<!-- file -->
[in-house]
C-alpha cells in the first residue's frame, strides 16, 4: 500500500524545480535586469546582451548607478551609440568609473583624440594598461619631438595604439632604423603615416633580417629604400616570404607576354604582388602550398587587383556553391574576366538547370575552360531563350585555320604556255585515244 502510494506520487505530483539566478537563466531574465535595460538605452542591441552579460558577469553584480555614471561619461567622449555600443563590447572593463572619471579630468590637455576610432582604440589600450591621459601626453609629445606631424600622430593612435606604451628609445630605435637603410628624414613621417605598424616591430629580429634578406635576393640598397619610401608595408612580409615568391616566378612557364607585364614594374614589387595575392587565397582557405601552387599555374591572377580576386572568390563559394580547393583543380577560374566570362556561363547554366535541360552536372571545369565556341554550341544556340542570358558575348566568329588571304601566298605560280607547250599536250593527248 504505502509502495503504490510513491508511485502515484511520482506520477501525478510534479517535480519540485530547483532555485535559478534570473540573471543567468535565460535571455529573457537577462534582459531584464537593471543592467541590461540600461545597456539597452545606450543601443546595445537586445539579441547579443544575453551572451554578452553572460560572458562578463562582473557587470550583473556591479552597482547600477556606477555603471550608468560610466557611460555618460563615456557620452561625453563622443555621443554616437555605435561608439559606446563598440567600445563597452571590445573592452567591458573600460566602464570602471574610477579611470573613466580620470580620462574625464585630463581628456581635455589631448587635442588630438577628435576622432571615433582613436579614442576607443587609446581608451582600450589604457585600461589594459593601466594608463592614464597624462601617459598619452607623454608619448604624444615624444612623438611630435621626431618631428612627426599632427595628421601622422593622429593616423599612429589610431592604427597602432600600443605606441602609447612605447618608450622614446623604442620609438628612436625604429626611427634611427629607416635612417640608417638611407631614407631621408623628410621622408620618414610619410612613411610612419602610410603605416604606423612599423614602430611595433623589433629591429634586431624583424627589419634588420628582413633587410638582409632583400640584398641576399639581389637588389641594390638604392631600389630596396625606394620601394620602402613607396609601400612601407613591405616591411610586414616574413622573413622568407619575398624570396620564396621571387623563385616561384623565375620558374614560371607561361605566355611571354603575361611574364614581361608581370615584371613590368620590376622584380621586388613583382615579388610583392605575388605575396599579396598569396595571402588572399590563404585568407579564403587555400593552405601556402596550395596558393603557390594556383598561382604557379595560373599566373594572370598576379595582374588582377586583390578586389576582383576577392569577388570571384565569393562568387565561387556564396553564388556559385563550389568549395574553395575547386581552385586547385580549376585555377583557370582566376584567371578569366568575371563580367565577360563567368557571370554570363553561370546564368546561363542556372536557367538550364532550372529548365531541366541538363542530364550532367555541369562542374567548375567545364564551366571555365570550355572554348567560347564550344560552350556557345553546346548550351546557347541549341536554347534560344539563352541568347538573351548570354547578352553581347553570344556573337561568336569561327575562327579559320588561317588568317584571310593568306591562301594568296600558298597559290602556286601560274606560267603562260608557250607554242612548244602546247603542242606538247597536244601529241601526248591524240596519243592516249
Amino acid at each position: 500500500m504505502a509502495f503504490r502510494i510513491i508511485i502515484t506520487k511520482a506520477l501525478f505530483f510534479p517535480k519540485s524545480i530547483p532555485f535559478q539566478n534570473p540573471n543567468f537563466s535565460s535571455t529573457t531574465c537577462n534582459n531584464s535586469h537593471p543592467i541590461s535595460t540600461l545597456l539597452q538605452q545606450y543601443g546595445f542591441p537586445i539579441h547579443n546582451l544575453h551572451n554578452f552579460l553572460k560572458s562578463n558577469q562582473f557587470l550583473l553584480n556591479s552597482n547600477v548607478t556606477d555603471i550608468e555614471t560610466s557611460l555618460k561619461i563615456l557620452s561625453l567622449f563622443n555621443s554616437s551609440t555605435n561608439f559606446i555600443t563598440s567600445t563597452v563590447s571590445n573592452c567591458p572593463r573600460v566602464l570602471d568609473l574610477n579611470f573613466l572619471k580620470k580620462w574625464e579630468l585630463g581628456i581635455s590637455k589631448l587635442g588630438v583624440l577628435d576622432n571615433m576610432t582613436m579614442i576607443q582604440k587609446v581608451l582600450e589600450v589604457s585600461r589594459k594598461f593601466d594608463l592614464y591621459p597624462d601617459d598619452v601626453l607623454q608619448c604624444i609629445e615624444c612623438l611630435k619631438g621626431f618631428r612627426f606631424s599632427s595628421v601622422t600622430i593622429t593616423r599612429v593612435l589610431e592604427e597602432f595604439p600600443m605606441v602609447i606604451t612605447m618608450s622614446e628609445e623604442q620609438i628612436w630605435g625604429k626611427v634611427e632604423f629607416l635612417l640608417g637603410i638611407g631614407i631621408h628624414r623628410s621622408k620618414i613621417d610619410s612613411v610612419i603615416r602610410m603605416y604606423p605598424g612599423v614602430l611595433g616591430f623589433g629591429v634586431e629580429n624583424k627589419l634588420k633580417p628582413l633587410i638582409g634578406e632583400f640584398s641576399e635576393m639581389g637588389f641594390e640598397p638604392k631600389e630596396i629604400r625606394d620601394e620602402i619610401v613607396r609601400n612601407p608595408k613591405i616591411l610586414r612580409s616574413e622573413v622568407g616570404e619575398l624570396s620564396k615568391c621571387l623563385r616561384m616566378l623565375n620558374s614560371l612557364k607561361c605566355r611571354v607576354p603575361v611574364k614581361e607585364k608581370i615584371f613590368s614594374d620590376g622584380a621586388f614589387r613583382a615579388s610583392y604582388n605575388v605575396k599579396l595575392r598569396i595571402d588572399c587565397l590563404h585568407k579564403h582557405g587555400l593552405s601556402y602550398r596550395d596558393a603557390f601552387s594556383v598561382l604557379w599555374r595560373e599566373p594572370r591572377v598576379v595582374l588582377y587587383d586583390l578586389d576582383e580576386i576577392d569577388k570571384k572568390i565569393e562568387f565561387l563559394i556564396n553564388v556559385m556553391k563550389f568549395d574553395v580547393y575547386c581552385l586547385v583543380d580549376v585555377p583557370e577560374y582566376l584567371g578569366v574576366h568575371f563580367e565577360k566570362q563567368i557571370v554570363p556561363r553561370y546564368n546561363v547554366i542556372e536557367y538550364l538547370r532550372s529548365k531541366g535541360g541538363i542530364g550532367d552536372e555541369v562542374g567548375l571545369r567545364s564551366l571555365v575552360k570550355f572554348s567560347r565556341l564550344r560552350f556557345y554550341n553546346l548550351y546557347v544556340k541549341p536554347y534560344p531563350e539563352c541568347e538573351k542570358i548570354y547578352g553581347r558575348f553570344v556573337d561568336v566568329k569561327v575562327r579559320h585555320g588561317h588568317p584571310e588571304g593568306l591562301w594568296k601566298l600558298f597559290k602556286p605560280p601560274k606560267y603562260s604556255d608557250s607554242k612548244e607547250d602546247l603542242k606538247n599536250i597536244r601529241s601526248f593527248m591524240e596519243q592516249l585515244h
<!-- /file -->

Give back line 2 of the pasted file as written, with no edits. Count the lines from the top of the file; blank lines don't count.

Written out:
C-alpha cells in the first residue's frame, strides 16, 4: 500500500524545480535586469546582451548607478551609440568609473583624440594598461619631438595604439632604423603615416633580417629604400616570404607576354604582388602550398587587383556553391574576366538547370575552360531563350585555320604556255585515244 502510494506520487505530483539566478537563466531574465535595460538605452542591441552579460558577469553584480555614471561619461567622449555600443563590447572593463572619471579630468590637455576610432582604440589600450591621459601626453609629445606631424600622430593612435606604451628609445630605435637603410628624414613621417605598424616591430629580429634578406635576393640598397619610401608595408612580409615568391616566378612557364607585364614594374614589387595575392587565397582557405601552387599555374591572377580576386572568390563559394580547393583543380577560374566570362556561363547554366535541360552536372571545369565556341554550341544556340542570358558575348566568329588571304601566298605560280607547250599536250593527248 504505502509502495503504490510513491508511485502515484511520482506520477501525478510534479517535480519540485530547483532555485535559478534570473540573471543567468535565460535571455529573457537577462534582459531584464537593471543592467541590461540600461545597456539597452545606450543601443546595445537586445539579441547579443544575453551572451554578452553572460560572458562578463562582473557587470550583473556591479552597482547600477556606477555603471550608468560610466557611460555618460563615456557620452561625453563622443555621443554616437555605435561608439559606446563598440567600445563597452571590445573592452567591458573600460566602464570602471574610477579611470573613466580620470580620462574625464585630463581628456581635455589631448587635442588630438577628435576622432571615433582613436579614442576607443587609446581608451582600450589604457585600461589594459593601466594608463592614464597624462601617459598619452607623454608619448604624444615624444612623438611630435621626431618631428612627426599632427595628421601622422593622429593616423599612429589610431592604427597602432600600443605606441602609447612605447618608450622614446623604442620609438628612436625604429626611427634611427629607416635612417640608417638611407631614407631621408623628410621622408620618414610619410612613411610612419602610410603605416604606423612599423614602430611595433623589433629591429634586431624583424627589419634588420628582413633587410638582409632583400640584398641576399639581389637588389641594390638604392631600389630596396625606394620601394620602402613607396609601400612601407613591405616591411610586414616574413622573413622568407619575398624570396620564396621571387623563385616561384623565375620558374614560371607561361605566355611571354603575361611574364614581361608581370615584371613590368620590376622584380621586388613583382615579388610583392605575388605575396599579396598569396595571402588572399590563404585568407579564403587555400593552405601556402596550395596558393603557390594556383598561382604557379595560373599566373594572370598576379595582374588582377586583390578586389576582383576577392569577388570571384565569393562568387565561387556564396553564388556559385563550389568549395574553395575547386581552385586547385580549376585555377583557370582566376584567371578569366568575371563580367565577360563567368557571370554570363553561370546564368546561363542556372536557367538550364532550372529548365531541366541538363542530364550532367555541369562542374567548375567545364564551366571555365570550355572554348567560347564550344560552350556557345553546346548550351546557347541549341536554347534560344539563352541568347538573351548570354547578352553581347553570344556573337561568336569561327575562327579559320588561317588568317584571310593568306591562301594568296600558298597559290602556286601560274606560267603562260608557250607554242612548244602546247603542242606538247597536244601529241601526248591524240596519243592516249